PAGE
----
The value of relationships with other species

Christopher M Rice, Fordham University


Many humans seek out and find value in relationships of care for other species. In this dissertation, I defend these relationships as a basic objective element of human well-being. ^ To begin, I defend an objective list theory of human well-being according to which a plurality of basic objective goods make life go well on account of their intrinsic features. Here, I critique subjective theories of well-being such as hedonism and desire-satisfaction theories. I also argue that objective list theories are superior to nature-fulfillment theories that identify human well-being with human flourishing. ^ After this, I defend the relationships of care for other species as a basic element of well-being. I draw on humans' everyday judgments about relationships with pets and gardens and argue that the value of these relationships is irreducible to that of other recognized basic goods such as aesthetic experience, loving relationships, and achievement. ^ I next analyze the nature of relationships of care for other species. I argue that these relationships involve five criteria: human knowledge, support, sympathy, and receptivity toward other species, as well as some responsive activity on the part of the living things or systems under human care. I also argue that humans can form valuable relationships of care for individual plants and animals as well as for entire species, populations, and ecosystems. ^ Finally, I consider the reasons, duties, and virtues that these relationships ground. Here, I discuss our duties to respect and promote others' relationships with other species and the environmental virtues which these relationships involve. I argue that the prudential value of relationships with other species gives even those concerned only with human well-being some reason to show concern for other species. I also show that the value of these relationships can inform non-anthropocentric theories of environmental ethics and some contemporary forms of animal and environmental activism.^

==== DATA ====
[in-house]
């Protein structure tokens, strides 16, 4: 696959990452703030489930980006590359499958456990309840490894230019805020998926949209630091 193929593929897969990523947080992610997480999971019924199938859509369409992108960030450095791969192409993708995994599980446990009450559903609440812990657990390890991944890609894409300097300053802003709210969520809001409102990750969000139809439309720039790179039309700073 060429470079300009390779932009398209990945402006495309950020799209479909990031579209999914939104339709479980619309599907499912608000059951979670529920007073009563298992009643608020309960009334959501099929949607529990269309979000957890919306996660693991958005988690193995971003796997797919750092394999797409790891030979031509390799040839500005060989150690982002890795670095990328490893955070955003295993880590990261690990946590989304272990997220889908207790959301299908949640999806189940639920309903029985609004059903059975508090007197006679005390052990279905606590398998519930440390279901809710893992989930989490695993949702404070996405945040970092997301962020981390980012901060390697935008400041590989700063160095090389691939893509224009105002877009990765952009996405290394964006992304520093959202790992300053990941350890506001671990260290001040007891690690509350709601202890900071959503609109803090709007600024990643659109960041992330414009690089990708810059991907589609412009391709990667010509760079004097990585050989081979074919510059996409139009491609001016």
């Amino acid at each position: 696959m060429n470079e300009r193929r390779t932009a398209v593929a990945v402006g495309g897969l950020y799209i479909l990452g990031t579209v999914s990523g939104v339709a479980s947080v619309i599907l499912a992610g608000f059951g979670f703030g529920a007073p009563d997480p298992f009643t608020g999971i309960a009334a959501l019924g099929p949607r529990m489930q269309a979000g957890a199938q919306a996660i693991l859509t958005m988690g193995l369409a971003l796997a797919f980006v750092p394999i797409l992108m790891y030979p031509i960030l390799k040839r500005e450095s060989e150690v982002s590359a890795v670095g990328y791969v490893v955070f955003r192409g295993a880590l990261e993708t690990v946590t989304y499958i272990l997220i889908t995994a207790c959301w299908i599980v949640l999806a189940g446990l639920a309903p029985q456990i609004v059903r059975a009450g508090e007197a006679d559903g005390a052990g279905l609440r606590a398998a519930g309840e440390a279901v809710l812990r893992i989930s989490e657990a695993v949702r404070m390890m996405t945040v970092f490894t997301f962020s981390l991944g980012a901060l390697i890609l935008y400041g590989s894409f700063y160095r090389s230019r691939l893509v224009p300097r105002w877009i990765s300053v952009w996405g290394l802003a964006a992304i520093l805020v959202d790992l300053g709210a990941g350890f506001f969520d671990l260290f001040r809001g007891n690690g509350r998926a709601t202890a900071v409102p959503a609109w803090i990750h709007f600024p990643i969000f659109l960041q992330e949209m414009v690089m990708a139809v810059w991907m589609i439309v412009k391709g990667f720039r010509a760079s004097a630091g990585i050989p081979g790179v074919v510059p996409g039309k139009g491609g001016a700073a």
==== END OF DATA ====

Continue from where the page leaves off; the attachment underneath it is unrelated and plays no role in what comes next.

Subject Area

Ethics|Philosophy|Psychology, Social|Environmental Studies

Recommended Citation

Rice, Christopher M, "The value of relationships with other species" (2012). ETD Collection for Fordham University. AAI3543390.